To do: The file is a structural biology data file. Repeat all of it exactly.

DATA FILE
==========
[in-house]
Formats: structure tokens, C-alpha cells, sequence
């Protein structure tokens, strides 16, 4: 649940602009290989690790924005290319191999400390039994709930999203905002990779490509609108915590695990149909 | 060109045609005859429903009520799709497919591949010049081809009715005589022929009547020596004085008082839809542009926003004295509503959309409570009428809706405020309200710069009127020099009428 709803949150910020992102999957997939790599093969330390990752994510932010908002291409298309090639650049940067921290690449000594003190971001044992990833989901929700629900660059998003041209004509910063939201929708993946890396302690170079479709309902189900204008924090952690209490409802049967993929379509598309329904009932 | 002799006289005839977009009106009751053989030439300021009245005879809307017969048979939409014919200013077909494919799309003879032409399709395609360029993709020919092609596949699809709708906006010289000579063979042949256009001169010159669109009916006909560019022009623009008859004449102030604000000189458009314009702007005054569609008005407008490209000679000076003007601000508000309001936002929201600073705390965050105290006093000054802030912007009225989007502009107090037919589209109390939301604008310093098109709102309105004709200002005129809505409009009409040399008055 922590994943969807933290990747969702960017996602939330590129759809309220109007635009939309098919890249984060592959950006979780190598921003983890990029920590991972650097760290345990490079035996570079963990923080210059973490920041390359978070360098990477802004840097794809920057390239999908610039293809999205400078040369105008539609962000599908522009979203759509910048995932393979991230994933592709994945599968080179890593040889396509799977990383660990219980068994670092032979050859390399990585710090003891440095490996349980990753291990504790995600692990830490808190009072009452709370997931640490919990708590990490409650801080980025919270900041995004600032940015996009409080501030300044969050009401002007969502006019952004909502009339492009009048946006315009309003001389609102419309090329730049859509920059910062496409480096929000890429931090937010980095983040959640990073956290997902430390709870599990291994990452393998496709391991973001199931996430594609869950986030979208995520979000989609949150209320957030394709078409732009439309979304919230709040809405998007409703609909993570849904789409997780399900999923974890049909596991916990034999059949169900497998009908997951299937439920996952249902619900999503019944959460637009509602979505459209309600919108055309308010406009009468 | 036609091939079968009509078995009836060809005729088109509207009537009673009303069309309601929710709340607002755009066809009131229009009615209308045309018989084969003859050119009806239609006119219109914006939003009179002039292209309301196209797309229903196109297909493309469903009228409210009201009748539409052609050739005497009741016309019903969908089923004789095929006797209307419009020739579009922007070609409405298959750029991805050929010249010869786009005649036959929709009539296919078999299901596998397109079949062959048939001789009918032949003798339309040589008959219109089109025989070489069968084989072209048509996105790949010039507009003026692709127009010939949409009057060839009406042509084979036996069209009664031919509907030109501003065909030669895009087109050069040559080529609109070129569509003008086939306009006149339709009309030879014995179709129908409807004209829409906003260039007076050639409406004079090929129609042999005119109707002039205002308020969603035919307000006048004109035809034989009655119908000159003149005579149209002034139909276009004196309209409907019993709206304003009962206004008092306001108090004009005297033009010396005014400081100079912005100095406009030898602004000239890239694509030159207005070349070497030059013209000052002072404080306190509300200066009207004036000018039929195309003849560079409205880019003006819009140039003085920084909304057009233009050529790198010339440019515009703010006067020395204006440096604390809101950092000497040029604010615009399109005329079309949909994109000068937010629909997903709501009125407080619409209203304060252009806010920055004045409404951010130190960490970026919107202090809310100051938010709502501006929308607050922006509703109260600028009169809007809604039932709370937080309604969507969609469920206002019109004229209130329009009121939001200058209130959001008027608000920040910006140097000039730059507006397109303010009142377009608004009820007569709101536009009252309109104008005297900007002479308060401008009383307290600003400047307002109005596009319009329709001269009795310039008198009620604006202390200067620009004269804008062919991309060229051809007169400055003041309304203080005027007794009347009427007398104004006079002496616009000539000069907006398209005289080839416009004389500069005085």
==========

[in-house]
Formats: structure tokens, C-alpha cells, sequence
């Protein structure tokens, strides 16, 4: 649940602009290989690790924005290319191999400390039994709930999203905002990779490509609108915590695990149909 | 060109045609005859429903009520799709497919591949010049081809009715005589022929009547020596004085008082839809542009926003004295509503959309409570009428809706405020309200710069009127020099009428 709803949150910020992102999957997939790599093969330390990752994510932010908002291409298309090639650049940067921290690449000594003190971001044992990833989901929700629900660059998003041209004509910063939201929708993946890396302690170079479709309902189900204008924090952690209490409802049967993929379509598309329904009932 | 002799006289005839977009009106009751053989030439300021009245005879809307017969048979939409014919200013077909494919799309003879032409399709395609360029993709020919092609596949699809709708906006010289000579063979042949256009001169010159669109009916006909560019022009623009008859004449102030604000000189458009314009702007005054569609008005407008490209000679000076003007601000508000309001936002929201600073705390965050105290006093000054802030912007009225989007502009107090037919589209109390939301604008310093098109709102309105004709200002005129809505409009009409040399008055 922590994943969807933290990747969702960017996602939330590129759809309220109007635009939309098919890249984060592959950006979780190598921003983890990029920590991972650097760290345990490079035996570079963990923080210059973490920041390359978070360098990477802004840097794809920057390239999908610039293809999205400078040369105008539609962000599908522009979203759509910048995932393979991230994933592709994945599968080179890593040889396509799977990383660990219980068994670092032979050859390399990585710090003891440095490996349980990753291990504790995600692990830490808190009072009452709370997931640490919990708590990490409650801080980025919270900041995004600032940015996009409080501030300044969050009401002007969502006019952004909502009339492009009048946006315009309003001389609102419309090329730049859509920059910062496409480096929000890429931090937010980095983040959640990073956290997902430390709870599990291994990452393998496709391991973001199931996430594609869950986030979208995520979000989609949150209320957030394709078409732009439309979304919230709040809405998007409703609909993570849904789409997780399900999923974890049909596991916990034999059949169900497998009908997951299937439920996952249902619900999503019944959460637009509602979505459209309600919108055309308010406009009468 | 036609091939079968009509078995009836060809005729088109509207009537009673009303069309309601929710709340607002755009066809009131229009009615209308045309018989084969003859050119009806239609006119219109914006939003009179002039292209309301196209797309229903196109297909493309469903009228409210009201009748539409052609050739005497009741016309019903969908089923004789095929006797209307419009020739579009922007070609409405298959750029991805050929010249010869786009005649036959929709009539296919078999299901596998397109079949062959048939001789009918032949003798339309040589008959219109089109025989070489069968084989072209048509996105790949010039507009003026692709127009010939949409009057060839009406042509084979036996069209009664031919509907030109501003065909030669895009087109050069040559080529609109070129569509003008086939306009006149339709009309030879014995179709129908409807004209829409906003260039007076050639409406004079090929129609042999005119109707002039205002308020969603035919307000006048004109035809034989009655119908000159003149005579149209002034139909276009004196309209409907019993709206304003009962206004008092306001108090004009005297033009010396005014400081100079912005100095406009030898602004000239890239694509030159207005070349070497030059013209000052002072404080306190509300200066009207004036000018039929195309003849560079409205880019003006819009140039003085920084909304057009233009050529790198010339440019515009703010006067020395204006440096604390809101950092000497040029604010615009399109005329079309949909994109000068937010629909997903709501009125407080619409209203304060252009806010920055004045409404951010130190960490970026919107202090809310100051938010709502501006929308607050922006509703109260600028009169809007809604039932709370937080309604969507969609469920206002019109004229209130329009009121939001200058209130959001008027608000920040910006140097000039730059507006397109303010009142377009608004009820007569709101536009009252309109104008005297900007002479308060401008009383307290600003400047307002109005596009319009329709001269009795310039008198009620604006202390200067620009004269804008062919991309060229051809007169400055003041309304203080005027007794009347009427007398104004006079002496616009000539000069907006398209005289080839416009004389500069005085």